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Pennsylvania lawmaker to reintroduce anti-gay marriage amendment

Friday, December 14, 2012
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A Pennsylvania state lawmaker said he plans to reintroduce legislation aimed at a state constitutional amendment to define marriage as between one man and one woman, as well as outlaw same-sex civil unions and domestic partnerships.

State Rep. Daryl Metcalfe (R-Cranberry Township, Pa.), on Wednesday circulated a co-sponsorship memo to revive efforts to pass the anti-gay amendment, which he first introduced in May 2011.

Daryl Metcalfe

Advocacy group Equality Pennsylvania released the text of Metcalfe’s memorandum:

In the near future, I will be introducing legislation proposing an amendment to the Constitution of Pennsylvania providing for the definition of marriage as the union of one man and one woman. My legislation is similar to a bill that passed the House in June 2006 by an overwhelming majority.

This constitutional amendment will eliminate confusion as to what constitutes a legal marriage, and it will also designate marriage as the only type of union that will be legally recognized in Pennsylvania. The language contained in my legislation is modeled after Florida’s marriage protection amendment, which was approved by more than 60 percent of Florida voters in 2008. To date, voters in 30 states have ratified similar amendments to their state constitution.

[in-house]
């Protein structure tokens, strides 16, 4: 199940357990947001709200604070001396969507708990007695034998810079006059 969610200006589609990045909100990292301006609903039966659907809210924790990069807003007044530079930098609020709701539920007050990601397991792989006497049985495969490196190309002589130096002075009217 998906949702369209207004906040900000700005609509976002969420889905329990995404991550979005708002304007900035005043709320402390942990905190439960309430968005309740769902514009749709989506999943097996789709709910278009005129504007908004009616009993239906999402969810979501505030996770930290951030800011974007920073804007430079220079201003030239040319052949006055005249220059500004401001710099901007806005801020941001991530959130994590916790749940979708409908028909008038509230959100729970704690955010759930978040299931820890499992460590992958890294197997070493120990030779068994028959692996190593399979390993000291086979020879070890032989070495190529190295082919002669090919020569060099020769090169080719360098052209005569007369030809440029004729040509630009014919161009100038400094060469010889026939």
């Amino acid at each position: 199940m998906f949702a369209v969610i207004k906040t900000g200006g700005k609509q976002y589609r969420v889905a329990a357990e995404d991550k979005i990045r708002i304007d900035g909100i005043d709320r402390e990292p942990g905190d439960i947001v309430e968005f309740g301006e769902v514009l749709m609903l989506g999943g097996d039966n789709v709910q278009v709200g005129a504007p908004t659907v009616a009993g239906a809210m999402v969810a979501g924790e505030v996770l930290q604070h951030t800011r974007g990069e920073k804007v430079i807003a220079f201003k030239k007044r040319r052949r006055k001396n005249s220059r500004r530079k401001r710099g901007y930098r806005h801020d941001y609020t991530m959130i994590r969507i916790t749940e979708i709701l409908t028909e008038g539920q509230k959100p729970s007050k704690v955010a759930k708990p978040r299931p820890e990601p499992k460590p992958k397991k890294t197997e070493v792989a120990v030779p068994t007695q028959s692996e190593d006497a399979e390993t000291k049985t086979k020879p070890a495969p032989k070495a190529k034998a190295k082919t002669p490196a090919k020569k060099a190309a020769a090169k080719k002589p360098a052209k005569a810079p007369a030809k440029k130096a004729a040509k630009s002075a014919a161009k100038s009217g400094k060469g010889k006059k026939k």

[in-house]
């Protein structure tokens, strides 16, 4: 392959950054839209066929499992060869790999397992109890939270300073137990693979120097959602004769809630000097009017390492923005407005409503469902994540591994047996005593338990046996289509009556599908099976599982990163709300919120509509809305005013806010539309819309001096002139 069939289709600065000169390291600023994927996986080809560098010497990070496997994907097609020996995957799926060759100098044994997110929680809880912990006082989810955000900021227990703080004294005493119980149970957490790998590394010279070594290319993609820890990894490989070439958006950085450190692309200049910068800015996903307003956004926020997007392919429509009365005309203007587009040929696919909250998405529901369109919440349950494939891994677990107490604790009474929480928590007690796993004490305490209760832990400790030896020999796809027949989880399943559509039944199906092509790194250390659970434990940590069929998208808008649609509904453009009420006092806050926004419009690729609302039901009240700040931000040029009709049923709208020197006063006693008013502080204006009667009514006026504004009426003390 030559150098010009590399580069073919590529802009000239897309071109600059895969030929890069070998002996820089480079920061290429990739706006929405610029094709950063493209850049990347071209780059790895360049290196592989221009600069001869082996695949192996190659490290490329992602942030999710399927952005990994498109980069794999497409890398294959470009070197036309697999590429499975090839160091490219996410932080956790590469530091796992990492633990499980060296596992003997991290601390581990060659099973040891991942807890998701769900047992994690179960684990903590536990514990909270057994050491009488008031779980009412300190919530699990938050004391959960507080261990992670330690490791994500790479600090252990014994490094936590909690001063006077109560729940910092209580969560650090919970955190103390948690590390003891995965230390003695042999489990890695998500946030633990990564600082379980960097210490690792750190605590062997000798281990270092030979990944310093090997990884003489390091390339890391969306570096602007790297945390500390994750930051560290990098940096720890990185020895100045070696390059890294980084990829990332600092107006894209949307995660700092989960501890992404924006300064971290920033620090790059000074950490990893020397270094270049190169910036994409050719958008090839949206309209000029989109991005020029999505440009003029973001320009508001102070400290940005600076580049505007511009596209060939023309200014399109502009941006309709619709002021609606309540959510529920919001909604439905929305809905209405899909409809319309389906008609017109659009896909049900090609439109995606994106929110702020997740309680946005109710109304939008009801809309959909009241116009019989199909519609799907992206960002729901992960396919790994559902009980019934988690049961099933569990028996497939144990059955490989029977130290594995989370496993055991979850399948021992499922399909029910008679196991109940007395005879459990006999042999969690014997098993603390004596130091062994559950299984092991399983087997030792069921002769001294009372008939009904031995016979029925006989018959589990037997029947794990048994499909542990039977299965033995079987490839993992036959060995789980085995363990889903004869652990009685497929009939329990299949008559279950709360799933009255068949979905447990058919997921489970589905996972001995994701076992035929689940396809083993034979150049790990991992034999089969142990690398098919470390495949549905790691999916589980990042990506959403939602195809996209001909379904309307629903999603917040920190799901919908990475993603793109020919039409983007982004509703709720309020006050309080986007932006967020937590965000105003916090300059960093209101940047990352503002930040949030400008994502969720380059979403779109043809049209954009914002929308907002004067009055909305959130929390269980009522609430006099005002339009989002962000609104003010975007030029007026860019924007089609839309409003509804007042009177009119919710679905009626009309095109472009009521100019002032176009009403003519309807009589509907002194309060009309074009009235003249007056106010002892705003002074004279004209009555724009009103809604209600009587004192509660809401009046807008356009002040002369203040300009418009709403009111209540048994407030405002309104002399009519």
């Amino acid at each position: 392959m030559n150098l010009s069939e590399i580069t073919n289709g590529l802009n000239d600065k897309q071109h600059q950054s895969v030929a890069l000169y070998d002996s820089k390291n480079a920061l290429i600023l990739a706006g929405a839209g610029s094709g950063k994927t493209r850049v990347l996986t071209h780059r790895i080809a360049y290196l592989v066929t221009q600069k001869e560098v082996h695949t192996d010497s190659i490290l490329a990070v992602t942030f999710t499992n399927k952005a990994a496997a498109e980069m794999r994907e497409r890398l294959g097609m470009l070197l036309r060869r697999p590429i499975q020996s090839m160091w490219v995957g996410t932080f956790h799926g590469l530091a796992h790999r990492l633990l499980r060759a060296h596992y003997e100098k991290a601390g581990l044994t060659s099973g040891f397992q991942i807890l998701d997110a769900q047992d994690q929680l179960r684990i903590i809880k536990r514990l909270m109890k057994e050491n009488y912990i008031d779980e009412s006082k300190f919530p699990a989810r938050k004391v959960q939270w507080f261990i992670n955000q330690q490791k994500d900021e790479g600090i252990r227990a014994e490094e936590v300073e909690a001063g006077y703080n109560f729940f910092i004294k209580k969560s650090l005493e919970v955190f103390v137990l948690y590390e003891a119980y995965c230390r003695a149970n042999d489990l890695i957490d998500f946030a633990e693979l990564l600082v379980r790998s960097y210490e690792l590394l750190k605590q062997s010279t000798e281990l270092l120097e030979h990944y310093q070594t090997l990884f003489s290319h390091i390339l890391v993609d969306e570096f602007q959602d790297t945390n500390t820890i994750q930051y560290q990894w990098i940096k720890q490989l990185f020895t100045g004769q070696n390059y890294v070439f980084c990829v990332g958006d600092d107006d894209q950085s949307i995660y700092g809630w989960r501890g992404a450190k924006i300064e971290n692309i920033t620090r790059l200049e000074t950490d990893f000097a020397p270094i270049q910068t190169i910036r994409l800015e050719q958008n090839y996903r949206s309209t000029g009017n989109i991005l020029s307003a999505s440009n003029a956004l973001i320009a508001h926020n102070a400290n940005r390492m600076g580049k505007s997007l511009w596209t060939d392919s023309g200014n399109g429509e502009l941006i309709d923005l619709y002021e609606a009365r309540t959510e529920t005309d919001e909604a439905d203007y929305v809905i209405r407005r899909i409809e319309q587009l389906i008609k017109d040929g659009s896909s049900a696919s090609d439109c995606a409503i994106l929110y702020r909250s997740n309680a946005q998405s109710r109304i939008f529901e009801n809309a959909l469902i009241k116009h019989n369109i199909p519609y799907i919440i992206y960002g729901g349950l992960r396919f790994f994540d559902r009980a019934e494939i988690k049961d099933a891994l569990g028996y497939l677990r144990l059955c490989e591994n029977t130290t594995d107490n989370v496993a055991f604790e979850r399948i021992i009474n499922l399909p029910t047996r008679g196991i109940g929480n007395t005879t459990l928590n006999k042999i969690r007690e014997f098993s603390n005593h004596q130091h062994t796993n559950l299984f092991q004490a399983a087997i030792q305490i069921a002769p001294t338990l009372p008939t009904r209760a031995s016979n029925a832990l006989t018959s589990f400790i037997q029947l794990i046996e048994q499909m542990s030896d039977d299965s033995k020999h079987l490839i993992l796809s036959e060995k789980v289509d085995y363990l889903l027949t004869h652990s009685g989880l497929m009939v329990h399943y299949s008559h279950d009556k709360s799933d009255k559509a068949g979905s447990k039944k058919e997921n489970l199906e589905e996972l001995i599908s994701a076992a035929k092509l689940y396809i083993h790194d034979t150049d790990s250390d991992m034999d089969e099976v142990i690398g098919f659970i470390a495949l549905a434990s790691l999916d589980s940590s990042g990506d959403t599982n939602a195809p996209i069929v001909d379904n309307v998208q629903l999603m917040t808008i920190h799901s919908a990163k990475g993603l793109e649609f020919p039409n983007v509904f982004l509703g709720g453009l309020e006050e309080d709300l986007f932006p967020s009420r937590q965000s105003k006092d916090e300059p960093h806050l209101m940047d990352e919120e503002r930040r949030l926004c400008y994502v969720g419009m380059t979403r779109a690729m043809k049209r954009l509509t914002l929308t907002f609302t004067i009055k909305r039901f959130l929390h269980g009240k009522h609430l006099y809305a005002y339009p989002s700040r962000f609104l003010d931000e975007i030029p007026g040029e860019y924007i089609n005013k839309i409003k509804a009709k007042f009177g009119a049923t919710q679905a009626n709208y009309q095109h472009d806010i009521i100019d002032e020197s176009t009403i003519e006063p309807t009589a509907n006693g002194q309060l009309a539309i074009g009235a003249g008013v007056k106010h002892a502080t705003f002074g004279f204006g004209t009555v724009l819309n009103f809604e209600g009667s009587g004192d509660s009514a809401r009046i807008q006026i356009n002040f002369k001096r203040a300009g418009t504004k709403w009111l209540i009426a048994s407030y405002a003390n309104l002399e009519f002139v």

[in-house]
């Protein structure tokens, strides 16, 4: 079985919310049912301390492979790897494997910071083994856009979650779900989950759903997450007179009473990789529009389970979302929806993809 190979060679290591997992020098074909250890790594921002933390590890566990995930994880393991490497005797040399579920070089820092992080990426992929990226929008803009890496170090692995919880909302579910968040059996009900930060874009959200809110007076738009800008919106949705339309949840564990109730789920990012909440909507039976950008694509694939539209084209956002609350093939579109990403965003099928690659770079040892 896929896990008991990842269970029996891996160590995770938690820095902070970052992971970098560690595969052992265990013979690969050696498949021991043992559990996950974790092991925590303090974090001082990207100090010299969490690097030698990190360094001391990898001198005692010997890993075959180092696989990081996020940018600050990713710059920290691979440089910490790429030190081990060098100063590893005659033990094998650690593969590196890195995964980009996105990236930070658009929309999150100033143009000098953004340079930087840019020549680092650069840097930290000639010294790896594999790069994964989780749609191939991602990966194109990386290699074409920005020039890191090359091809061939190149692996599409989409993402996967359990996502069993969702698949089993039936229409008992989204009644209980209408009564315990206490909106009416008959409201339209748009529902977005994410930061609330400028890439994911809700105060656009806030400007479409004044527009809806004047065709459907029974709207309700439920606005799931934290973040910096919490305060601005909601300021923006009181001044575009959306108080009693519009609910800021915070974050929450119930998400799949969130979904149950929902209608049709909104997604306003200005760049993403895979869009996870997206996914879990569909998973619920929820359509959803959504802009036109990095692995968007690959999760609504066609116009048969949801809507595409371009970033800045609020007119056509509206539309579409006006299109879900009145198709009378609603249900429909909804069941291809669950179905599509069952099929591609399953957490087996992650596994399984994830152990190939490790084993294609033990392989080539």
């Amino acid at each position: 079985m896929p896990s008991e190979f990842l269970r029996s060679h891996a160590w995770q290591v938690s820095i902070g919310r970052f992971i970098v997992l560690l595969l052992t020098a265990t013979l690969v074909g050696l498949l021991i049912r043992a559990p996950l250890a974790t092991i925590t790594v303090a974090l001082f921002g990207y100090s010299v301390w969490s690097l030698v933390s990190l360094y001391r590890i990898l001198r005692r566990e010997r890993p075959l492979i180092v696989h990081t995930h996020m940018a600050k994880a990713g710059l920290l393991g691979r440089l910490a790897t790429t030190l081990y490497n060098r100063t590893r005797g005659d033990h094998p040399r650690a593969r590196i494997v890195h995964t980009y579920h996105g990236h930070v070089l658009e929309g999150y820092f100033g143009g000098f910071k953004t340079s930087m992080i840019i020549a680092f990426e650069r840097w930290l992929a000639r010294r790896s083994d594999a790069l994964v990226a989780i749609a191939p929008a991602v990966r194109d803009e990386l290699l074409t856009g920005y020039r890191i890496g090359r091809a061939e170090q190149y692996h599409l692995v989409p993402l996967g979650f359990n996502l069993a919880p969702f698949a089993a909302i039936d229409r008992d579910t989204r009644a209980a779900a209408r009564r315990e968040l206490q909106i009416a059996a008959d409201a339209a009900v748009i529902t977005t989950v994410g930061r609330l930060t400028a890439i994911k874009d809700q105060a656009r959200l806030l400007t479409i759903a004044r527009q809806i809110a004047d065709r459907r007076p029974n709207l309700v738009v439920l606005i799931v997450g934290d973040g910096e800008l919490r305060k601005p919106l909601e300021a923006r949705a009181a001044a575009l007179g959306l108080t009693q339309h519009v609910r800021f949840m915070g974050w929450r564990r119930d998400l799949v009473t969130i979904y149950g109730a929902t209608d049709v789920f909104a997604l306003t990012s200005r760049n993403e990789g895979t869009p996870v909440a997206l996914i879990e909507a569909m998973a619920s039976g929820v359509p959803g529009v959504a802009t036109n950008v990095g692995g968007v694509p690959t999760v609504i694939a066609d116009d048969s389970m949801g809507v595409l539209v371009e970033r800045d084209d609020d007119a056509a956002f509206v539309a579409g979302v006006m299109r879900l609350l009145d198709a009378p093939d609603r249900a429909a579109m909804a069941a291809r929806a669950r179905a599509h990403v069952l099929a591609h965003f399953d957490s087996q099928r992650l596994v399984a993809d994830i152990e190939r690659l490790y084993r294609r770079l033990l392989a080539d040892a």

It is important that we support traditional marriage and have constitutional amendments to protect it at the state level. Marriage is a common good, not a special interest. Special interests should not have the right to redefine marriage for all of us.

Metcalfe first introduced House Bill 1434 on May 2, 2011, to “define” marriage as a union between one man and one woman and outlaw any other legal union that is treated as marriage or the substantial equivalent, such as civil unions or domestic partnerships.

Last April, the House State Government Committee, which Metcalfe chaired, put off debate on the measure.

In 2010, three Republican state senators crossed the aisle to help defeat a similar measure sponsored by Sen. John H. Eichelberger, Jr.

Currently, Pennsylvania bans same-sex marriage by law, but opponents of same-sex marriage say the institution remains vulnerable to a legal challenge without a constitutional amendment.

Capital observers in Harrisburg agree that such an amendment is a long shot, as it would need approval by both chambers of the General Assembly during two consecutive sessions, and then pass a public ballot referendum.

A similar measure in Minnesota was defeated by voters on Nov. 6.

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